Carole GABEHART, Plaintiff and Appellant, v. Bent P. SIMONSEN, et al., Defendants and Respondents.
Carole Gabehart appeals from summary judgment entered on her complaints for the wrongful death of her adult son.
Thirty-two year old Kenneth Rick Gabehart was seriously injured in a fall on the outside stairway of his rented apartment. He received medical treatment from Henry Bisaccia, M.D. and National Medical Group, Inc., but died from internal hemorrhaging two months after the fall. His mother, Carole Gabehart, brought an action for her son's wrongful death against the apartment owners, Bent P. Simonsen and Professional Real Estate Management (No. SOC67834) alleging negligent maintenance of the stairway railing, and a separate wrongful death action against the doctor and medical group (No. SOC69262) alleging medical malpractice.
A wrongful death action based on the same facts was also filed against these defendants on behalf of 12-year-old Kenneth Christopher Gabehart by his mother, Diana Schmidt (No. SOC71438), in which it was alleged that Kenneth Christopher was the natural son of the decedent. All three actions were consolidated for trial.
Defendant property owners moved for summary judgment against decedent's mother, Carole Gabehart, on the grounds that she had no standing to maintain an action for wrongful death under Code of Civil Procedure section 377, inasmuch as decedent left lawful issue, Kenneth Christopher, and Carole Gabehart was not a dependent parent of decedent. The motion was granted and judgment entered in favor of property owners and against Carole Gabehart. A similar summary judgment motion brought by the medical group was granted, and judgment entered. Carole Gabehart appeals from these judgments.
Under Code of Civil Procedure section 377, subdivision (a), an action for wrongful death may be maintained by the decedent's heirs, or by personal representatives on behalf of the heirs. Subdivision (b) defines the term “heirs” for purposes of subdivision (a) to mean, as here pertinent, (1) those persons who would be entitled to succeed to the property of the decedent according to the intestate succession provisions of the Probate Code,1 or (2) a parent dependent on the decedent, whether or not an “heir” under paragraph (1). The evidence was uncontroverted that decedent's mother in this case was not a dependent parent; thus her only basis for maintaining a wrongful death claim was as his heir as defined in the Probate Code.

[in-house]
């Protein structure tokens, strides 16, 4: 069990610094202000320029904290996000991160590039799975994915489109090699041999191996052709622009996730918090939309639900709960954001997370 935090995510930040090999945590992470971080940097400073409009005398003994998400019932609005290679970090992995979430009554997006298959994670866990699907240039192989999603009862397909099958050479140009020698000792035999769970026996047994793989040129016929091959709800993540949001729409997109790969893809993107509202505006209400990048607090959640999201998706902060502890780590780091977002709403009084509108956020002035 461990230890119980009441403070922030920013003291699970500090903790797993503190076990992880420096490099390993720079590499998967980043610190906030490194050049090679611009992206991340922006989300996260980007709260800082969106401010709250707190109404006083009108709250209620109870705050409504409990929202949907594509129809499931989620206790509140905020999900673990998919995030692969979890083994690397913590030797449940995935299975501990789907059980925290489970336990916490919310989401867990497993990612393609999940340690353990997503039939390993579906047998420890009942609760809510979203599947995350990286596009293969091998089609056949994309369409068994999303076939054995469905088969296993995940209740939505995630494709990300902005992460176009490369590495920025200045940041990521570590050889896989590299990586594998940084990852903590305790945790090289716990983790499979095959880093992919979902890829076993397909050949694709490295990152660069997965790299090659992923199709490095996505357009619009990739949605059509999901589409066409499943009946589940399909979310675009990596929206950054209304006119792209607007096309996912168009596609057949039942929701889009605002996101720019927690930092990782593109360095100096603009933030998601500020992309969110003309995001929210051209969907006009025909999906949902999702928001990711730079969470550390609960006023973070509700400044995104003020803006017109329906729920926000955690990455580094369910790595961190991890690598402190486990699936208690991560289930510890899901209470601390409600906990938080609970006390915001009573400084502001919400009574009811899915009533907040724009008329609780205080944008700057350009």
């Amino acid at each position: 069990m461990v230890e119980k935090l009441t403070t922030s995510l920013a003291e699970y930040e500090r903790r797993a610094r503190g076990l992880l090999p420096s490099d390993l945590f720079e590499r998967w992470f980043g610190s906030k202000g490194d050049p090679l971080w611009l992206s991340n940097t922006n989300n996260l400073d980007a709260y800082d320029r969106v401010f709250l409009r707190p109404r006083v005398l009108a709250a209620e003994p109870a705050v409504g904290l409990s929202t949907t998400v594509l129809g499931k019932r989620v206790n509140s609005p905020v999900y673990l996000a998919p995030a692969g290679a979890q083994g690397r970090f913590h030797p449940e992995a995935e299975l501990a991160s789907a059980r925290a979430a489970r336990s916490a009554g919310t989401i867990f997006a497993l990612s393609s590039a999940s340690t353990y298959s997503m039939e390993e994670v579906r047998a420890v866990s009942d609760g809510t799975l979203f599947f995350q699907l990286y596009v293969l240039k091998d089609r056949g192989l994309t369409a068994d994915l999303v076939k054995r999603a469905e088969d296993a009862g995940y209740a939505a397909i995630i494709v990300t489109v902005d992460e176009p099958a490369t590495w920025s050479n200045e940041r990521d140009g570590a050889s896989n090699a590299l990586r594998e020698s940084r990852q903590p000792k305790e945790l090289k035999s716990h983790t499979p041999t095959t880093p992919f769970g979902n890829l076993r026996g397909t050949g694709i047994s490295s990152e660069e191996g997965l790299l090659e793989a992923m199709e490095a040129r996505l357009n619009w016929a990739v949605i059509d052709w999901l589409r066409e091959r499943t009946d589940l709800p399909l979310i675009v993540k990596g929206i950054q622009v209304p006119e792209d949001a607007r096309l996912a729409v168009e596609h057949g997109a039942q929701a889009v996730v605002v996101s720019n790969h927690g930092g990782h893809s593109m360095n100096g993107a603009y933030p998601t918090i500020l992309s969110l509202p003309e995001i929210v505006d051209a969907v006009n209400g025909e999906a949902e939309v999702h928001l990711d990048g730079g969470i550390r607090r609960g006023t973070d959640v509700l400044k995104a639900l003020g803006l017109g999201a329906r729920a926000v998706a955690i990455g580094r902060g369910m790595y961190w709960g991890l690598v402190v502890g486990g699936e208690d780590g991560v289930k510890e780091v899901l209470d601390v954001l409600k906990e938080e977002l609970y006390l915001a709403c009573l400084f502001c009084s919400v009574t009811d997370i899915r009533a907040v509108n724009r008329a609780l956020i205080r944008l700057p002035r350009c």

Probate Code section 222 provides: “If the decedent leaves no surviving spouse, but leaves issue, the whole estate goes to such issue; ․” Decedent in this case left no surviving spouse; thus, if 12-year-old Kenneth Christopher Gabehart is the son of the decedent, he is decedent's sole heir pursuant to section 222. However, if he is not decedent's son, heirship is instead based on section 225, which provides: “If the decedent leaves neither issue nor spouse, the estate goes to his parents in equal shares, or if either is dead to the survivor․” Appellant, as decedent's mother and surviving parent, would then be his sole heir.
In their summary judgment motion, the property owners asserted that appellant was not decedent's heir and consequently not entitled to bring the wrongful death action inasmuch as it was an undisputed material fact that Kenneth Christopher Gabehart was decedent's child and heir.2 The later summary judgment motion by the medical group asserted the same grounds. Appellant opposed the motions on the grounds that the minor child was not decedent's heir because paternity was never determined during decedent's lifetime; this is the same basis for her contention that the trial court erroneously granted the summary judgment motions. In support of this position, appellant attached as exhibits a paternity complaint filed against decedent by San Bernardino County on behalf of Kenneth Christopher Gabehart in 1977, decedent's verified answer to the complaint denying paternity, and the request for dismissal of the paternity action filed by San Bernardino County in 1980.
A careful reading of the applicable statutes reveals that appellant is incorrect in her assertion that paternity cannot be established after the alleged father's death. Probate Code section 255, subdivision (a) provides: “The rights of succession by a child ․ are dependent upon the existence, prior to the death of the decedent, of a parent and child relationship between such child and the decedent.” Subdivision (d) explains: “For purposes of this division, a parent and child relationship exists where such relationship is (1) presumed and not rebutted pursuant to, or (2) established pursuant to, Part 7 (commencing with Section 7000) of Division 4 of the Civil Code.” The statute thus contemplates that the relationship may exist either because there are facts sufficient to create a presumption of paternity under Civil Code section 7004, or because a civil action has established the parent and child relationship. (Civ.Code, §§ 7006, 7015.)